Ingrid Braslow's resignation in mid term is shameful. Not just because she let down the voters who elected her to the bench. But also because she chose to quit and to skip town so as to evade justice and not do the honorable thing, namely to use her authority to correct past errors.

The following article's treatment of a corrupt judge's resignation under fire and effective before the next scheduled meeting of the New York State Commission on Judicial Conduct as some sort of routine early retirement and the "story" of her flight from the jurisdiction as being caused by her sudden longing to be near her estranged children (they don't live in Arizona for heaven's sake) is disgraceful tabloid journalism at best. This child abusing father basher is evading justice as cowards do.

Amy Paulin's profuse support for this corrupt and inhumane anti-fatherhood fanatic shows that sleazy feminocrats help elect sleazy judges.

My guess is that this stupid "interview", is the outcome of a free lunch for the reporter, courtesy of Braslow's PR person.

Photius Coutsoukis

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Westchester Family Court judge announces retirement

COPYRIGHT 1999 The Journal News. All rights reserved.
Publication date: 11/27/1999

WHITE PLAINS --Westchester Family Court Judge Ingrid Braslow is stepping down at the end of the year, giving Gov. George Pataki a third opportunity to fill a local Family Court judgeship.

Braslow, 58, is moving to Phoenix to be closer to her three children and two grandchildren in California. She will remain on the bench in White Plains Family Court through the end of the year. Her retirement is effective Feb. 1.

"I wanted to complete my caseload, and this was the right time of the year to make this move," said Braslow, a White Plains resident.

Both Putnam Family Court judgeships were vacated recently. Pataki appointed Carmel Town Justice Robert Miller this week to replace Judge William Braatz. A second vacancy will occur in January, when Judge John Sweeny Jr. moves to the state Supreme Court.

Braslow, a Democrat, has been a Family Court judge since June 1991, when then-Gov. Mario Cuomo appointed her to fill a vacancy. Five months later, she was elected to her own 10-year term.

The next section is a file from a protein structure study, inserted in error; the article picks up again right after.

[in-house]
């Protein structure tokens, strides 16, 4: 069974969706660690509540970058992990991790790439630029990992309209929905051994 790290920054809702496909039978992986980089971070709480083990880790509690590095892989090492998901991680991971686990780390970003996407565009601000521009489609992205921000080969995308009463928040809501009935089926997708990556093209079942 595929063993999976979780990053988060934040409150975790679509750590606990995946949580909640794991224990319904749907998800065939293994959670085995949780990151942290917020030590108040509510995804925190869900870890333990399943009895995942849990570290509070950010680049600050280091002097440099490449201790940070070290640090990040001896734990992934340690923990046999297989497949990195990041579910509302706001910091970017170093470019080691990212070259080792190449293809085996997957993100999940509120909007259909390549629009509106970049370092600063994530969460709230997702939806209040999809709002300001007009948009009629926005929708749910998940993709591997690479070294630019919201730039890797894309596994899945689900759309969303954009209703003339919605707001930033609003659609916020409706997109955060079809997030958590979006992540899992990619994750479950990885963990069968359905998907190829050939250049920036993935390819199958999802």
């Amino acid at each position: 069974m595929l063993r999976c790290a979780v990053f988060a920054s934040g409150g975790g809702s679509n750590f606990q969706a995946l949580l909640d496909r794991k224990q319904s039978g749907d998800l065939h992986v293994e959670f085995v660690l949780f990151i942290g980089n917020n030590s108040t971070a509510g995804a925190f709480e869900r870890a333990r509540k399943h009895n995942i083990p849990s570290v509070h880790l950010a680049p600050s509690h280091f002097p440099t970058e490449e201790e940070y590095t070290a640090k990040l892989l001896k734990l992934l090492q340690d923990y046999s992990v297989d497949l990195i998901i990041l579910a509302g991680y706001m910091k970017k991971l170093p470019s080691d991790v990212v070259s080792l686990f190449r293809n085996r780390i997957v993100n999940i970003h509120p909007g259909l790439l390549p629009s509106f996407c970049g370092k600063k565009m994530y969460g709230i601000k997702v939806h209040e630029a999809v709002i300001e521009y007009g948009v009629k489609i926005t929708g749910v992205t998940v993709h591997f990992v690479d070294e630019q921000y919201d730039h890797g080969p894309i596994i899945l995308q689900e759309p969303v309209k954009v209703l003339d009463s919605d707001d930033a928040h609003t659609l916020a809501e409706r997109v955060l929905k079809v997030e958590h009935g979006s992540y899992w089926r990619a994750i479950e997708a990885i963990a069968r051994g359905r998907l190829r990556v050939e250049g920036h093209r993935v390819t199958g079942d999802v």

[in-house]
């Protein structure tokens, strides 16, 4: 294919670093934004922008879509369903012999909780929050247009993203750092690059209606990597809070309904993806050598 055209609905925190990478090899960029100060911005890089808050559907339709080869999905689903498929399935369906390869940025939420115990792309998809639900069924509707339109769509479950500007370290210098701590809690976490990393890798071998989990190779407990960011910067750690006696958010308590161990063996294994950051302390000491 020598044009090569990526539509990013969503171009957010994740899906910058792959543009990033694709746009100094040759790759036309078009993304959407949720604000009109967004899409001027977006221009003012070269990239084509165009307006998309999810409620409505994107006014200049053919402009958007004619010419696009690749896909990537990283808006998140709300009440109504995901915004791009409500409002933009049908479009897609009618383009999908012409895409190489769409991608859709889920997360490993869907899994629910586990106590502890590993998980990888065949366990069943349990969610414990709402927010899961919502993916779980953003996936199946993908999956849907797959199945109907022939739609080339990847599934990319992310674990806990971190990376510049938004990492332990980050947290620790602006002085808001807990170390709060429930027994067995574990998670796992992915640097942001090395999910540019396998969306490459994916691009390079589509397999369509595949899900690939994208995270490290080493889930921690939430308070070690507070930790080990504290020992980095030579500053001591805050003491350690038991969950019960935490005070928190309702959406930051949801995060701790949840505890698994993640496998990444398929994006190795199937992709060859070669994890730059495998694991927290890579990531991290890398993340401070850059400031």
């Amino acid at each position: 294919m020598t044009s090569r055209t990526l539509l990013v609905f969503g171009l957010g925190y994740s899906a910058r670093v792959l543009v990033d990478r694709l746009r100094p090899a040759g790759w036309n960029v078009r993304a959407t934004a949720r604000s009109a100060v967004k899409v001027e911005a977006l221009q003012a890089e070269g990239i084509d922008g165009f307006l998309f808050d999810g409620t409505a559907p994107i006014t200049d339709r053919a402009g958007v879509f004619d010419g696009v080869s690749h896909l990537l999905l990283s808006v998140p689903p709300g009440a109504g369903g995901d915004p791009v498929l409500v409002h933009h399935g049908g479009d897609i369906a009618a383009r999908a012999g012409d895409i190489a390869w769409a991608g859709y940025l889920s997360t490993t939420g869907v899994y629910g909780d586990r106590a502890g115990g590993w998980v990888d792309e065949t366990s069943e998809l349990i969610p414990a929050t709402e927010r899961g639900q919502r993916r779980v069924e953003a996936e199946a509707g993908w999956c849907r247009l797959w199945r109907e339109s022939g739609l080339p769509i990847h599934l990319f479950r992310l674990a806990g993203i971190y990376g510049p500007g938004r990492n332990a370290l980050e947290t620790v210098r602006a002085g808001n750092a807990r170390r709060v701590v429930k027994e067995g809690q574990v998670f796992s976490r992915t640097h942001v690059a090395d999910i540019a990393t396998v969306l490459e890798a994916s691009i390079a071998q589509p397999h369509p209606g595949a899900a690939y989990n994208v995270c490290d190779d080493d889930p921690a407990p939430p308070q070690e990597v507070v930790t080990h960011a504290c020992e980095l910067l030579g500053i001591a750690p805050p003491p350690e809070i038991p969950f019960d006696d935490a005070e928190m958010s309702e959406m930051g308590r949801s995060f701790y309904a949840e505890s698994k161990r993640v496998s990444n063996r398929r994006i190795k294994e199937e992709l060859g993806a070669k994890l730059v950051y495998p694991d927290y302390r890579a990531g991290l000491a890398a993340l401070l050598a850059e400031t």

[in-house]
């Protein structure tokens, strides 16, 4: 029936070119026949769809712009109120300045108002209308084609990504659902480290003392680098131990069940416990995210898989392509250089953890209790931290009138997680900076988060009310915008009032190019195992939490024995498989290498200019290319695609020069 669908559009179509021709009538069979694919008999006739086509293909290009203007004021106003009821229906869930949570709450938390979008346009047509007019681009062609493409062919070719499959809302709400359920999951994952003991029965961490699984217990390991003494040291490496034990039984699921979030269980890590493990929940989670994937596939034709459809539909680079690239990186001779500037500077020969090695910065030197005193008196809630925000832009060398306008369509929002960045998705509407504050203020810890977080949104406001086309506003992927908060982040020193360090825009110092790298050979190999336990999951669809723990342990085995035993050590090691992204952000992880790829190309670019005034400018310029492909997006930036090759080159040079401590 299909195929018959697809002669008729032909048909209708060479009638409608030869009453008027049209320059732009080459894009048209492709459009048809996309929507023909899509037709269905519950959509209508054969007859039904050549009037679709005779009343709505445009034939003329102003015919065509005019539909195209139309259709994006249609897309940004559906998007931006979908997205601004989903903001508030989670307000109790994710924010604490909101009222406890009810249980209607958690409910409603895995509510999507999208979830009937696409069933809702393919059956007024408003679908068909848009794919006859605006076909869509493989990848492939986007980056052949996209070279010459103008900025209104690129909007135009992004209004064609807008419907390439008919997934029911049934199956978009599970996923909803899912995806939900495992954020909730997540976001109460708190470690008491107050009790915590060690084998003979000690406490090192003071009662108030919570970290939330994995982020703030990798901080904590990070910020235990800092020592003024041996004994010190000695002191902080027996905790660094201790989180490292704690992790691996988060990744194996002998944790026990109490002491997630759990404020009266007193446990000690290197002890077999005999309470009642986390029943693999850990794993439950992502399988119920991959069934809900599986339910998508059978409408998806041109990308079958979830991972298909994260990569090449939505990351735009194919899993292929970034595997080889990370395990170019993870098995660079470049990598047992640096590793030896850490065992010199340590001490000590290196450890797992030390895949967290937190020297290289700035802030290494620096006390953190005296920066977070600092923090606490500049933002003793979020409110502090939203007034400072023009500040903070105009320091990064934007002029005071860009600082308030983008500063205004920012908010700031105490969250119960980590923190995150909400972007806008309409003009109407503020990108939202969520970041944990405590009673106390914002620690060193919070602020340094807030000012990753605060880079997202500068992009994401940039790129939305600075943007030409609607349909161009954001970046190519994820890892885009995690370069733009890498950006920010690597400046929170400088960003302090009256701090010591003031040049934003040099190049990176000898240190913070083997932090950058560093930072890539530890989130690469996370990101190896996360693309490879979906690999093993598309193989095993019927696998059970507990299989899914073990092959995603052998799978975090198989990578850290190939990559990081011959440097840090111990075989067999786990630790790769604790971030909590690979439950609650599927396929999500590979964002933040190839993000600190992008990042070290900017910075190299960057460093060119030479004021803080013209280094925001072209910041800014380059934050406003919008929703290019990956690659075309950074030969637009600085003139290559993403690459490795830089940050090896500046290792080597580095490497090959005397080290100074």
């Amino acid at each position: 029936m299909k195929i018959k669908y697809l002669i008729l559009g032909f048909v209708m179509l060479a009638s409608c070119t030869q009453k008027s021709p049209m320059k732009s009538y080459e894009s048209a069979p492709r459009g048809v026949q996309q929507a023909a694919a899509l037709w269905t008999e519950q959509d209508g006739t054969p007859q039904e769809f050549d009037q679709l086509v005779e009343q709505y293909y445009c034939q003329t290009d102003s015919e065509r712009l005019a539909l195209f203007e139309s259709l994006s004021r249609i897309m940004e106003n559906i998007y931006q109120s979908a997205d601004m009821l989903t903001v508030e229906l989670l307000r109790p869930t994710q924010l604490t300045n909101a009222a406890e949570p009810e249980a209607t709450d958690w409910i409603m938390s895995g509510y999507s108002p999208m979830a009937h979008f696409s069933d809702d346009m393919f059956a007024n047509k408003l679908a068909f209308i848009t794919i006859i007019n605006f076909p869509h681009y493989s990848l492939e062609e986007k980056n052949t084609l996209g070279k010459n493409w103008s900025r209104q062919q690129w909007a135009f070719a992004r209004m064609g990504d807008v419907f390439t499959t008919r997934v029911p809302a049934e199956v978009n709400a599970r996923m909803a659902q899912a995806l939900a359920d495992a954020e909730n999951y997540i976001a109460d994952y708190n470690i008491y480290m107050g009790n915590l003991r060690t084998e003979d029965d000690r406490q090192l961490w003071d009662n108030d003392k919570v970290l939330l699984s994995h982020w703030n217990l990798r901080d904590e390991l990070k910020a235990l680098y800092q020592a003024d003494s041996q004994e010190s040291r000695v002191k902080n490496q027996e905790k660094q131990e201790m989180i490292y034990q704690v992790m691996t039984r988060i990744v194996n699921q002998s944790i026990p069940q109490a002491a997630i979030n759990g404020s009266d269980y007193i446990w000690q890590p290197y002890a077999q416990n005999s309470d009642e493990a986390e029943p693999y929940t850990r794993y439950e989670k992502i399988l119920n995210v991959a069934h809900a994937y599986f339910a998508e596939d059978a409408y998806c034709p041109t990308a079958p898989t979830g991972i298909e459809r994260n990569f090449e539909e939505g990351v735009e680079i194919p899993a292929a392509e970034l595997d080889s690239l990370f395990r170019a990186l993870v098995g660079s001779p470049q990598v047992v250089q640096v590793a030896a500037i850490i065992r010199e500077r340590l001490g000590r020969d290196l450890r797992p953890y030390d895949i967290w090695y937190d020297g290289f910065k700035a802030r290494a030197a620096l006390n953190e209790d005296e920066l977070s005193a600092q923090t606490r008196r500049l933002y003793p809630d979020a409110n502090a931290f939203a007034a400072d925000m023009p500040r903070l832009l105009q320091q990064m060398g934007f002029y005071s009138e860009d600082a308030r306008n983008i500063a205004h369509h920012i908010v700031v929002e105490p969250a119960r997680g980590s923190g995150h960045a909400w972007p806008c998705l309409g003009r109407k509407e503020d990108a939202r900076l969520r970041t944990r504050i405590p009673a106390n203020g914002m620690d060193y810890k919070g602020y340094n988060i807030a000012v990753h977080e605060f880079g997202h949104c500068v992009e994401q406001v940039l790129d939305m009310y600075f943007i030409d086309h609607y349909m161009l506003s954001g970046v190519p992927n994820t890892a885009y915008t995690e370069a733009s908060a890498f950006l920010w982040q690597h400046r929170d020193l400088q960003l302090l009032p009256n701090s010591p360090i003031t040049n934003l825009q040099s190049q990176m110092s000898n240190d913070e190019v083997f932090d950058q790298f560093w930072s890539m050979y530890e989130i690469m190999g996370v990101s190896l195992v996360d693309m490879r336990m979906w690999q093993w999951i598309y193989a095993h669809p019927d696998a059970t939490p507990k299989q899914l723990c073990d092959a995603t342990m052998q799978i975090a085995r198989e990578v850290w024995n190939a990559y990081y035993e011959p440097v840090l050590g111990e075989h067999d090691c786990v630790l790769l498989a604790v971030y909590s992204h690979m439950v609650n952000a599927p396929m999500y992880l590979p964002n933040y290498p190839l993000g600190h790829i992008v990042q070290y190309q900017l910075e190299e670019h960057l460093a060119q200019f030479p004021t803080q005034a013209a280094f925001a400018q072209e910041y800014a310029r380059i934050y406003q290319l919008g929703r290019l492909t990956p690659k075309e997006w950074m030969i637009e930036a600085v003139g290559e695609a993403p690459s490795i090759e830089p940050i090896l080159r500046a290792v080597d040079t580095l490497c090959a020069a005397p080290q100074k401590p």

Braslow's resignation leaves five Family Court judges in Westchester. The timing made it impossible for a special election to fill the judgeship until November 2000. Pataki can now appoint someone to serve in the position until then.

Once the vacancy becomes official, the Governor's Judicial Screening Committee for the region will take applications, interview candidates and make a recommendation, said Kevin Plunkett, a White Plains attorney who chairs the committee.

Braslow said she was pleased with her eight years as a Family Court judge in New Rochelle, Yonkers and White Plains.

"I bring to every case my undivided attention," she said. "There are very private disputes that are dealt with in Family Court; you're looking into people's personal lives. It requires having an antenna of sensitivity."

She came under fire in 1994 following the death of Anne Scripps Douglas, the newspaper heiress whose husband, Scott, beat her to death in her Bronxville home on Dec. 31, 1993.

Three weeks before the fatal beating, Braslow had issued an order of protection prohibiting Scott Douglas from harassing or assaulting his wife, but she allowed Douglas to remain in the house. The judge said later that she was not aware that Douglas had already hit his wife and threatened her life.

"What happened was terribly unfortunate, but it's very easy to use hindsight," Braslow said. "At the time, you must use what evidence you have before you. Orders of protection are strong. The fault lies not so much in the system but in the abuser."

Amy Paulin, executive director of My Sister's Place, a shelter for battered women, said Braslow had overcome that criticism and gone on to make an impact on domestic violence in the county.

"It's a loss to Westchester," Paulin said. "She ran a professional courtroom and made fair decisions."

Paulin said she hoped a worthy replacement for Braslow was selected quickly so that the backlog of cases in Family Court did not worsen.

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